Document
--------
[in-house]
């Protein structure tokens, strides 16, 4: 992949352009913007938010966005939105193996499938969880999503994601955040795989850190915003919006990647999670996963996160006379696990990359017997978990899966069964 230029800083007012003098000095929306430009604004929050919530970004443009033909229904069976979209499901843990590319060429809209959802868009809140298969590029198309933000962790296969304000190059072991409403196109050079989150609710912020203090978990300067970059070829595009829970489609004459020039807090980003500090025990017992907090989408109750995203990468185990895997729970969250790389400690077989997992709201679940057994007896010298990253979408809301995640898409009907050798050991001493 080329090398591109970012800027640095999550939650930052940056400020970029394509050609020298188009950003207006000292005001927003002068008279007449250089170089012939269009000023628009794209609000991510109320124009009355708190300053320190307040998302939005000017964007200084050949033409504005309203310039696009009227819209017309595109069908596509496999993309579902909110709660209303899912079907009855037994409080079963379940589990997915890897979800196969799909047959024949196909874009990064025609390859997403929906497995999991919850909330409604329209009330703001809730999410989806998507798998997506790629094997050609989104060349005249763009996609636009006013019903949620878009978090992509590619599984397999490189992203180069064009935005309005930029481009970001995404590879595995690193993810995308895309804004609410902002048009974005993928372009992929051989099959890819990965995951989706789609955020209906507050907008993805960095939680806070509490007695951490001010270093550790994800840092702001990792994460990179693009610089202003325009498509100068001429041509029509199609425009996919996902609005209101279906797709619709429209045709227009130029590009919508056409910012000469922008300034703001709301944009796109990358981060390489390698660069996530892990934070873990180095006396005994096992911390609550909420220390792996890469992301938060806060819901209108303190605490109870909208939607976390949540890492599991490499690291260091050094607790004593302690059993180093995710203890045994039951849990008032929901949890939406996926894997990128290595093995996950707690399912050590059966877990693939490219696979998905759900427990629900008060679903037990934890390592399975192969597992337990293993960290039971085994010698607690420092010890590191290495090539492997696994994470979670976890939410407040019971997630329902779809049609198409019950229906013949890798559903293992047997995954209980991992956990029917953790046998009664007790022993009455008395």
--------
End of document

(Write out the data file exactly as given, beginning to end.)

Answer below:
[in-house]
């Protein structure tokens, strides 16, 4: 992949352009913007938010966005939105193996499938969880999503994601955040795989850190915003919006990647999670996963996160006379696990990359017997978990899966069964 230029800083007012003098000095929306430009604004929050919530970004443009033909229904069976979209499901843990590319060429809209959802868009809140298969590029198309933000962790296969304000190059072991409403196109050079989150609710912020203090978990300067970059070829595009829970489609004459020039807090980003500090025990017992907090989408109750995203990468185990895997729970969250790389400690077989997992709201679940057994007896010298990253979408809301995640898409009907050798050991001493 080329090398591109970012800027640095999550939650930052940056400020970029394509050609020298188009950003207006000292005001927003002068008279007449250089170089012939269009000023628009794209609000991510109320124009009355708190300053320190307040998302939005000017964007200084050949033409504005309203310039696009009227819209017309595109069908596509496999993309579902909110709660209303899912079907009855037994409080079963379940589990997915890897979800196969799909047959024949196909874009990064025609390859997403929906497995999991919850909330409604329209009330703001809730999410989806998507798998997506790629094997050609989104060349005249763009996609636009006013019903949620878009978090992509590619599984397999490189992203180069064009935005309005930029481009970001995404590879595995690193993810995308895309804004609410902002048009974005993928372009992929051989099959890819990965995951989706789609955020209906507050907008993805960095939680806070509490007695951490001010270093550790994800840092702001990792994460990179693009610089202003325009498509100068001429041509029509199609425009996919996902609005209101279906797709619709429209045709227009130029590009919508056409910012000469922008300034703001709301944009796109990358981060390489390698660069996530892990934070873990180095006396005994096992911390609550909420220390792996890469992301938060806060819901209108303190605490109870909208939607976390949540890492599991490499690291260091050094607790004593302690059993180093995710203890045994039951849990008032929901949890939406996926894997990128290595093995996950707690399912050590059966877990693939490219696979998905759900427990629900008060679903037990934890390592399975192969597992337990293993960290039971085994010698607690420092010890590191290495090539492997696994994470979670976890939410407040019971997630329902779809049609198409019950229906013949890798559903293992047997995954209980991992956990029917953790046998009664007790022993009455008395």